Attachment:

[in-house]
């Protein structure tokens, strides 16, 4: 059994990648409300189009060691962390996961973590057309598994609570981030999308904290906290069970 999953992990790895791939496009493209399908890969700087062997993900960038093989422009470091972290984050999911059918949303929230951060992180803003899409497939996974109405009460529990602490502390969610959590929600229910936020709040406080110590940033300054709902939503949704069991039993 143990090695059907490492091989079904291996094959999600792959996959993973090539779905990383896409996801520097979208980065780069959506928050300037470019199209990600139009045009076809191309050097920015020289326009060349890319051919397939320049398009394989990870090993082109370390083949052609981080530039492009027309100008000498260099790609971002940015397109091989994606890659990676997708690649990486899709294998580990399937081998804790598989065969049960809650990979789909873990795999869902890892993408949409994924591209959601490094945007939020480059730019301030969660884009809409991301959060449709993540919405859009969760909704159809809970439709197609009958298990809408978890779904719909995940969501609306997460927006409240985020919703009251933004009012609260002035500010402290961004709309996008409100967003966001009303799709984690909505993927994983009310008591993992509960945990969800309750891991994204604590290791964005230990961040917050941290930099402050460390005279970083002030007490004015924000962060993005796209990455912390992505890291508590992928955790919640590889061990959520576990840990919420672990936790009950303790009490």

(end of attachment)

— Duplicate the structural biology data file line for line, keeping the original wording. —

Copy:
[in-house]
């Protein structure tokens, strides 16, 4: 059994990648409300189009060691962390996961973590057309598994609570981030999308904290906290069970 999953992990790895791939496009493209399908890969700087062997993900960038093989422009470091972290984050999911059918949303929230951060992180803003899409497939996974109405009460529990602490502390969610959590929600229910936020709040406080110590940033300054709902939503949704069991039993 143990090695059907490492091989079904291996094959999600792959996959993973090539779905990383896409996801520097979208980065780069959506928050300037470019199209990600139009045009076809191309050097920015020289326009060349890319051919397939320049398009394989990870090993082109370390083949052609981080530039492009027309100008000498260099790609971002940015397109091989994606890659990676997708690649990486899709294998580990399937081998804790598989065969049960809650990979789909873990795999869902890892993408949409994924591209959601490094945007939020480059730019301030969660884009809409991301959060449709993540919405859009969760909704159809809970439709197609009958298990809408978890779904719909995940969501609306997460927006409240985020919703009251933004009012609260002035500010402290961004709309996008409100967003966001009303799709984690909505993927994983009310008591993992509960945990969800309750891991994204604590290791964005230990961040917050941290930099402050460390005279970083002030007490004015924000962060993005796209990455912390992505890291508590992928955790919640590889061990959520576990840990919420672990936790009950303790009490």